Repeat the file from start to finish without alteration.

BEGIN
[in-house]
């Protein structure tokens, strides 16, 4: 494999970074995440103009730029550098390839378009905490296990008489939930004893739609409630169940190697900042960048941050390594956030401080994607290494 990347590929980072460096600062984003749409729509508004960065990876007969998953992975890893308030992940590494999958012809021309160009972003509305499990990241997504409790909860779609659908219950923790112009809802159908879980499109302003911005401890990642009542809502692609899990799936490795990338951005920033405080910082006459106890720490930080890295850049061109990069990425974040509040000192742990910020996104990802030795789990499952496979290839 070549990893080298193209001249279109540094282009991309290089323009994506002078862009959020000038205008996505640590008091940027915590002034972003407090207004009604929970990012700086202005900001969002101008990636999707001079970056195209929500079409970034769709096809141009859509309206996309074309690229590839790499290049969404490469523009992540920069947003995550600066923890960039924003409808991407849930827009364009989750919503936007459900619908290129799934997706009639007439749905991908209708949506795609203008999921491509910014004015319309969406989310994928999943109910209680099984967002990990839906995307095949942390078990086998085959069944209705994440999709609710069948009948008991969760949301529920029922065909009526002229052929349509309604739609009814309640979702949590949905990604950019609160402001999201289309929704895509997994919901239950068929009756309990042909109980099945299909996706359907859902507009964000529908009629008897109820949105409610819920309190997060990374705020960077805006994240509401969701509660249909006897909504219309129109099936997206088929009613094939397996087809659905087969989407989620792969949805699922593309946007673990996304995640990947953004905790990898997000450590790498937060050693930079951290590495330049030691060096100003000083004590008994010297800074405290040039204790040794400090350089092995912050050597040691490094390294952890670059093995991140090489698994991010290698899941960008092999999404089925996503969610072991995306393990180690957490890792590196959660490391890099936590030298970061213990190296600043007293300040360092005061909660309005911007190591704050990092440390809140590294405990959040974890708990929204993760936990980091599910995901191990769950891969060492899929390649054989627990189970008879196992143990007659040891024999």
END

[in-house]
């Protein structure tokens, strides 16, 4: 494999970074995440103009730029550098390839378009905490296990008489939930004893739609409630169940190697900042960048941050390594956030401080994607290494 990347590929980072460096600062984003749409729509508004960065990876007969998953992975890893308030992940590494999958012809021309160009972003509305499990990241997504409790909860779609659908219950923790112009809802159908879980499109302003911005401890990642009542809502692609899990799936490795990338951005920033405080910082006459106890720490930080890295850049061109990069990425974040509040000192742990910020996104990802030795789990499952496979290839 070549990893080298193209001249279109540094282009991309290089323009994506002078862009959020000038205008996505640590008091940027915590002034972003407090207004009604929970990012700086202005900001969002101008990636999707001079970056195209929500079409970034769709096809141009859509309206996309074309690229590839790499290049969404490469523009992540920069947003995550600066923890960039924003409808991407849930827009364009989750919503936007459900619908290129799934997706009639007439749905991908209708949506795609203008999921491509910014004015319309969406989310994928999943109910209680099984967002990990839906995307095949942390078990086998085959069944209705994440999709609710069948009948008991969760949301529920029922065909009526002229052929349509309604739609009814309640979702949590949905990604950019609160402001999201289309929704895509997994919901239950068929009756309990042909109980099945299909996706359907859902507009964000529908009629008897109820949105409610819920309190997060990374705020960077805006994240509401969701509660249909006897909504219309129109099936997206088929009613094939397996087809659905087969989407989620792969949805699922593309946007673990996304995640990947953004905790990898997000450590790498937060050693930079951290590495330049030691060096100003000083004590008994010297800074405290040039204790040794400090350089092995912050050597040691490094390294952890670059093995991140090489698994991010290698899941960008092999999404089925996503969610072991995306393990180690957490890792590196959660490391890099936590030298970061213990190296600043007293300040360092005061909660309005911007190591704050990092440390809140590294405990959040974890708990929204993760936990980091599910995901191990769950891969060492899929390649054989627990189970008879196992143990007659040891024999």